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I am going to try and be as specific as possible.

I am starting an invitation business that will allow people to customize their invitations online and then send it to print. I am trying to figure out the best way to take the preview image they are mocking up and output it so its high resolution enough to print.

I know svg would be my best bet, but the problem is half of my designs are not vectors, but rather 300 dpi raster images.

Does anyone have any ideas on how I could take these 300 dpi images, shrink them down so I can create a preview image and then scale them back up so I can print them?

I have tried saving as PNG files, but the problem is they get saved for the web at 72 dpi.

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Save two versions. One for preview. One for printing. Also, pngs are only good for vector like images. For general photo images, they get much, much larger than the equivalent jpeg. – Jacob Eggers Aug 23 '11 at 23:43

2 Answers 2

up vote 3 down vote accepted

You can't scale down an image to a low resolution preview-version and then scale it back up to high resolution and preserve the high resolution quality. You will lose a ton of detail in the original image if you scale it down, then scale it back up.

I think you need to rethink the flow of your application here. The normal way to do this is to create a preview image and let the user use it in the web UI to create their invitation, but when they do modifications on it, you store those as metadata that describes the modifications, not as a modified image. Then, when it comes time to create the high resolution image, you go back to the original, make a copy of it and you apply the metadata modifications to the high resolution image copy, thus preserving the maximum resolution.

If you want to make sure you're showing them a correct preview before they bless it for printing, you can make one of the last approval processes be a step where you generate the high resolution image combined with the metadata edits that they've done and then you take that high resolution image and make a web-sized version of that as their final web preview. You would use the high resolution version you created for printing.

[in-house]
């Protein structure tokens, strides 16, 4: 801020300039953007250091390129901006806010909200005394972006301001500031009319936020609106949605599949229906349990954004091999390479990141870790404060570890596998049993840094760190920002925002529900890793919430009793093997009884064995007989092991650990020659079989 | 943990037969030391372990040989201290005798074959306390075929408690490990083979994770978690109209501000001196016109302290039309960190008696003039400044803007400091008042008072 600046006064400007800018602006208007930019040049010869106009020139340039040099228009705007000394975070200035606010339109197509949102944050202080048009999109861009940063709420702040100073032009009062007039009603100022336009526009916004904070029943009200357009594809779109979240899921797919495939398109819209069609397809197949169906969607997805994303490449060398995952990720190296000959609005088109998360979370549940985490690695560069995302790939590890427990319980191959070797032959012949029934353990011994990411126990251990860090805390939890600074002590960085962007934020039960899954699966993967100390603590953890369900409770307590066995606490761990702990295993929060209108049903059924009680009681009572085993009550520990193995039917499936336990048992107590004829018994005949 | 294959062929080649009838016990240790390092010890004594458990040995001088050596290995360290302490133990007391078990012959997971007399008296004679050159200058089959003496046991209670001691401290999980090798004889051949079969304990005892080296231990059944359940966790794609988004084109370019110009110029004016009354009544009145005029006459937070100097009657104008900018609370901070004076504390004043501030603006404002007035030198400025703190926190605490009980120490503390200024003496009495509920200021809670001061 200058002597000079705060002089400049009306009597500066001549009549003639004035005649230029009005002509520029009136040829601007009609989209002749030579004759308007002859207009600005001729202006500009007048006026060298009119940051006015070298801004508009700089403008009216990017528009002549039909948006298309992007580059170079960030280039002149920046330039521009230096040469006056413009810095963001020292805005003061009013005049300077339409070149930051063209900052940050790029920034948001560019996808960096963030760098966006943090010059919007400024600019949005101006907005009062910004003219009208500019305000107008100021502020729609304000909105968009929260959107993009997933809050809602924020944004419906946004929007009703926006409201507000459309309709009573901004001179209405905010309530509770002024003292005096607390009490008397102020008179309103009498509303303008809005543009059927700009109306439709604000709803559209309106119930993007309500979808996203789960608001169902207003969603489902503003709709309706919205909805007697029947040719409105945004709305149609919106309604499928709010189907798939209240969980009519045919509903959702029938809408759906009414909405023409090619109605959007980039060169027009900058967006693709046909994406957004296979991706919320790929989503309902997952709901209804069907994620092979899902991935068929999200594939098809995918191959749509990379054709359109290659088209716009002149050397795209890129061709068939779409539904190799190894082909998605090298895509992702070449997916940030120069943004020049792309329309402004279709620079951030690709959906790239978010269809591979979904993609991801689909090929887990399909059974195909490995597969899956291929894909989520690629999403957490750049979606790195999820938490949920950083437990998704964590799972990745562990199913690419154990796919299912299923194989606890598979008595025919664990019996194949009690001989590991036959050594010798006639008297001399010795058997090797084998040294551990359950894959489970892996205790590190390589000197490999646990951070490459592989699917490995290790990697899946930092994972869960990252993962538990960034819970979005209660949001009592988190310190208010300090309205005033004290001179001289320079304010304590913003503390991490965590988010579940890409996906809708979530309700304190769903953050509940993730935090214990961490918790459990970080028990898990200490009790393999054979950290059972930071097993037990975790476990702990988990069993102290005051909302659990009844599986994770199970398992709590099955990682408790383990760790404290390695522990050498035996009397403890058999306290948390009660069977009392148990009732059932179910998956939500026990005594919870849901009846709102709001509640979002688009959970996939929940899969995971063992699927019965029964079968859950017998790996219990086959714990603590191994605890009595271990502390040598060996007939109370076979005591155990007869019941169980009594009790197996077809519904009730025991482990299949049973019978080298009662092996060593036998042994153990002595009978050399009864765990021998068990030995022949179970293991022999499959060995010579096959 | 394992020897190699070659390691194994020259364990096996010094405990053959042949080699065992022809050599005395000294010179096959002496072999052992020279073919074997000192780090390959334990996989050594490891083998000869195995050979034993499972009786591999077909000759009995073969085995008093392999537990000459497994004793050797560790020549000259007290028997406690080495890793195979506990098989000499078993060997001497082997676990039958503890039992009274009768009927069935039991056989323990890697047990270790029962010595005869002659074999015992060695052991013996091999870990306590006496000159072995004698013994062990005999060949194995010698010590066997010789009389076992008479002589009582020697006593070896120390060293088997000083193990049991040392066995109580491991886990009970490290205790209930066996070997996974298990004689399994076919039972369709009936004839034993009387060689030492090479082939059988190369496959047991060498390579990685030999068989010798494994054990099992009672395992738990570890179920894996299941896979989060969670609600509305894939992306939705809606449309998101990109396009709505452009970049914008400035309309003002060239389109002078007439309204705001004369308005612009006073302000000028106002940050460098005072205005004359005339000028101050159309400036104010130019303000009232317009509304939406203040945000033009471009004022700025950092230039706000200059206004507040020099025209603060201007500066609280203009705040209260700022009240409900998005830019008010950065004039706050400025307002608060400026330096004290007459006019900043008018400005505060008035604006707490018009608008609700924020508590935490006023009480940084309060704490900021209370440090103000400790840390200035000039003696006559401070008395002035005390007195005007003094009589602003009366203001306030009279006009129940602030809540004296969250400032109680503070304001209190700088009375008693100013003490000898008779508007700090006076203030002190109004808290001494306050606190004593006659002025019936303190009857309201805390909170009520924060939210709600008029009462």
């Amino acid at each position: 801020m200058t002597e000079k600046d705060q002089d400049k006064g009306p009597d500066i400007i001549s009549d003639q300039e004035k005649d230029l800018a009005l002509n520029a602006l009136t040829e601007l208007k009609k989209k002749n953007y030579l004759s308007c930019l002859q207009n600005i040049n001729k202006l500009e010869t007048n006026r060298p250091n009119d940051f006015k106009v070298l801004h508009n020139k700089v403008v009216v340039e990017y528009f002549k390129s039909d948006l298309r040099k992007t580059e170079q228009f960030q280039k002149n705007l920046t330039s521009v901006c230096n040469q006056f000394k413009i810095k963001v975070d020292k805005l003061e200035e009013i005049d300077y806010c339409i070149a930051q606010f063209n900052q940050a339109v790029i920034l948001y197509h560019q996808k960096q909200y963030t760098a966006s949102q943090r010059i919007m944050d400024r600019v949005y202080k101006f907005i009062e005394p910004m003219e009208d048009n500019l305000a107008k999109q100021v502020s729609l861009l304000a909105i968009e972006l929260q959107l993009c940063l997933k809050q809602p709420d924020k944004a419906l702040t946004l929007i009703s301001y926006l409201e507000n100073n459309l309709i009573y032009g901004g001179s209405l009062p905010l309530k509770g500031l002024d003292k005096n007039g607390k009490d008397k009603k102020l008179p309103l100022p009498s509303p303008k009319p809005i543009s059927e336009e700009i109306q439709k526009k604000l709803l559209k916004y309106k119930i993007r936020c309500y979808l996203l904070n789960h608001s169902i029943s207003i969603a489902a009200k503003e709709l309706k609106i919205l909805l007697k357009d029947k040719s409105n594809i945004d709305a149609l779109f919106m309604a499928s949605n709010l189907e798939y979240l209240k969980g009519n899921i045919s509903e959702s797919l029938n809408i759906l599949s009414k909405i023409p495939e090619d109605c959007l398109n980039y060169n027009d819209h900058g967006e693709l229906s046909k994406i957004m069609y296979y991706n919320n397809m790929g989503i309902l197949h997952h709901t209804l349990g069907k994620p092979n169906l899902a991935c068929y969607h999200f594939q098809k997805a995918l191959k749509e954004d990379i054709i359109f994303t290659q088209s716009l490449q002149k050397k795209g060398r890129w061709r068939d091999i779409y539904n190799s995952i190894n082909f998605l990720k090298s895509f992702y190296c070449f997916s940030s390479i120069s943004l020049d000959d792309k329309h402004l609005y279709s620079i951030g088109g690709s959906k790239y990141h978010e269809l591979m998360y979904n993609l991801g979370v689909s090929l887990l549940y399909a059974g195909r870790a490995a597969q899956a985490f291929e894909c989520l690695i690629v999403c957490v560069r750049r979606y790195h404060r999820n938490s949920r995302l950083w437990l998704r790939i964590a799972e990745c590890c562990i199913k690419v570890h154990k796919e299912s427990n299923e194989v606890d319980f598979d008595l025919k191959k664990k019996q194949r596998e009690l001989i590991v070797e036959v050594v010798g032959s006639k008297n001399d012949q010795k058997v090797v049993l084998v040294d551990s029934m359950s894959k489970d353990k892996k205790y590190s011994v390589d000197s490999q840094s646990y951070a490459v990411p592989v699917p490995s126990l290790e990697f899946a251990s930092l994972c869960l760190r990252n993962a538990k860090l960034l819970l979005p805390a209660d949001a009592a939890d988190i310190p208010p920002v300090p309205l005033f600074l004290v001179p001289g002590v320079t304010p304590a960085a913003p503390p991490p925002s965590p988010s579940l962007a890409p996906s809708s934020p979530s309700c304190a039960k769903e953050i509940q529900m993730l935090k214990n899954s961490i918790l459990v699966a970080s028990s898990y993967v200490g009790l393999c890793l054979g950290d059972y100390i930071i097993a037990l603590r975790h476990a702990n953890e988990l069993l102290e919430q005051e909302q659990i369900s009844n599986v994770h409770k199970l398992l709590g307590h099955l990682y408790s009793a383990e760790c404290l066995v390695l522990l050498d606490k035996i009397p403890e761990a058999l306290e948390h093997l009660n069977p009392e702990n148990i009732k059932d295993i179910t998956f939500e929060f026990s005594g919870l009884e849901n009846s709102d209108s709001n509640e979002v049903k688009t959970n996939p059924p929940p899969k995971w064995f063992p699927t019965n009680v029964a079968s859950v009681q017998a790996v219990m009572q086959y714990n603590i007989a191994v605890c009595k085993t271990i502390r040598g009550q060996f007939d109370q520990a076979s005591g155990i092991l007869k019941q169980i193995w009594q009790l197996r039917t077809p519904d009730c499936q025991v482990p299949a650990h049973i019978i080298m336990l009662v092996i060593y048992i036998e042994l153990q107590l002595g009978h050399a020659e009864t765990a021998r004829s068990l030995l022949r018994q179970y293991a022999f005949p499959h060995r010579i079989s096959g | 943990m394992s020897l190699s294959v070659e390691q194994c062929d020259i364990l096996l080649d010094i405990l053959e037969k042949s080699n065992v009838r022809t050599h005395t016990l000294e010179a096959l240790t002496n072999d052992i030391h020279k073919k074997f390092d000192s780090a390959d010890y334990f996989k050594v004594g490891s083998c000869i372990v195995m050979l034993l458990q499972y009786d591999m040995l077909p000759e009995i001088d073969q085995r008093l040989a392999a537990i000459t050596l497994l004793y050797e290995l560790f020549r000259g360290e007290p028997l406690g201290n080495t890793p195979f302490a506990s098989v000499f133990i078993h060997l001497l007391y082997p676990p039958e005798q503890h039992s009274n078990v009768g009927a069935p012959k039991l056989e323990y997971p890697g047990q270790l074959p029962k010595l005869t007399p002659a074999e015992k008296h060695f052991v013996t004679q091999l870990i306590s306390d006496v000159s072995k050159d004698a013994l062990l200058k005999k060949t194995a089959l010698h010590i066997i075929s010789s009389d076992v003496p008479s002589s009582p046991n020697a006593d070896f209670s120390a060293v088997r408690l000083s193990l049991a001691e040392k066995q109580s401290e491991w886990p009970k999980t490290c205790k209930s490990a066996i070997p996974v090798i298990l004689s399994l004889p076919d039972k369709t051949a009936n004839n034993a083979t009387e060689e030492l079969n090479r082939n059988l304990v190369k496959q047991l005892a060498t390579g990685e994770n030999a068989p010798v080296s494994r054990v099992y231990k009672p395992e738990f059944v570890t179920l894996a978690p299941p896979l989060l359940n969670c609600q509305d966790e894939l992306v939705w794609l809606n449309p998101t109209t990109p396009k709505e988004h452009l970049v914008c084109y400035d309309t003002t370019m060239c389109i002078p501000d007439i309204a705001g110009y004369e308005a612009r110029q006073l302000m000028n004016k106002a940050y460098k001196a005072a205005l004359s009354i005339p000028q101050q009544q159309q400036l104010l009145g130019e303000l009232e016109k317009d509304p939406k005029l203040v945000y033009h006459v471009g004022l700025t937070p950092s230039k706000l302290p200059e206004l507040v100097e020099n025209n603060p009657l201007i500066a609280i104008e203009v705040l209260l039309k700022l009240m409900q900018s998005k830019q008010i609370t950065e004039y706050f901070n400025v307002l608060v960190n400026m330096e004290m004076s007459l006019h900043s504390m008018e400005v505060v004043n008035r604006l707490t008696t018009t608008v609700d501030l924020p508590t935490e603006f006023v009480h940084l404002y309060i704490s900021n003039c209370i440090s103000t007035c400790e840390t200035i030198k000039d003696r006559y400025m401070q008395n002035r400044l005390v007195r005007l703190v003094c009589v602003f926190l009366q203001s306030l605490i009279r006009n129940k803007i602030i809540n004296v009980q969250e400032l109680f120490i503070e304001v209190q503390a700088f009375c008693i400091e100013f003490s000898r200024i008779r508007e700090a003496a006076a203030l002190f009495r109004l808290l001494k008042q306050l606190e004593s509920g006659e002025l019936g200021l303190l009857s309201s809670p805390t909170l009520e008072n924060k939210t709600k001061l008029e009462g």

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If you need to scale up an image from a lower resolution, this can be easily done with ImageMagick's convert command. It is very straightforward:

convert  input.png  -scale 400%  4x-input.png

However, there are some very advanced algorithms available which would provide a much better quality of the output, if you knew how to whip them into action from the commandline.

Consider the following input image (original filesize is 7 kByte, dimensions are 108x135 pixels):

Original PNG, 'ophthalmologist test chart'

Now scale it up to 16x the number of pixels (or 4x for each dimension)...

  1. ...first with the above 'straightforward scaling' command,

  2. ...then with a 'better scaling quality' command.

Compare these two results:

Straightforward 400% scaling result Better quality 400% scaling result

Note the difference of filesizes as well:

  • both resulting images have a size of 432x540 pixels,
  • but the 'better quality' one uses only 72 kByte of diskspace,
  • whereas the 'straightforward' scaled one uses more: 87.5 kByte!

You want to see the result for a photo? Here we go...

Input photo:

Old man's photo

The results of ImageMagick's 'straightforward scaling' (first) and 'better quality scaling' (second):

photo scaling 400% straightforward enter image description here

(Credits for the two input test files belong to The Weizmann Institute of Science -- Faculty of Mathematics and Computer Science in Israel who have developed their own algorithm for image 'super resolution scaling'. The output shown here is however ImageMagick's and has nothing to do with the Weizmann Institute's algorithms...)

'The Command'

Finally, here is the command which gives you the superior quality. I ran it on ImageMagick v. '6.7.6-9 2012-05-12 Q16' to get the result you see in above images:

convert                       \
   input.png                  \
  -colorspace RGB             \
  +sigmoidal-contrast 11.6933 \
  -define filter:filter=Sinc  \
  -define filter:window=Jinc  \
  -define filter:lobes=3      \
  -resize 400%                \
  -sigmoidal-contrast 11.6933 \
  -colorspace sRGB            \

Disclaimer: This ImageMagick command is by no means my own achievement. It was the result of research by Nicolas Robidoux who came up with it.

More details about Nicolas' recent ImageMagick experiments, his explanations and considerations, and a few alternative commands of him you can find here:

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That's very nice. I mean, I thought it was impossible to achieve such results without some manual effort. Thank you for this! – dkellner Feb 24 '14 at 17:46
@dkellner: You're welcome :-) – Kurt Pfeifle Feb 25 '14 at 0:09

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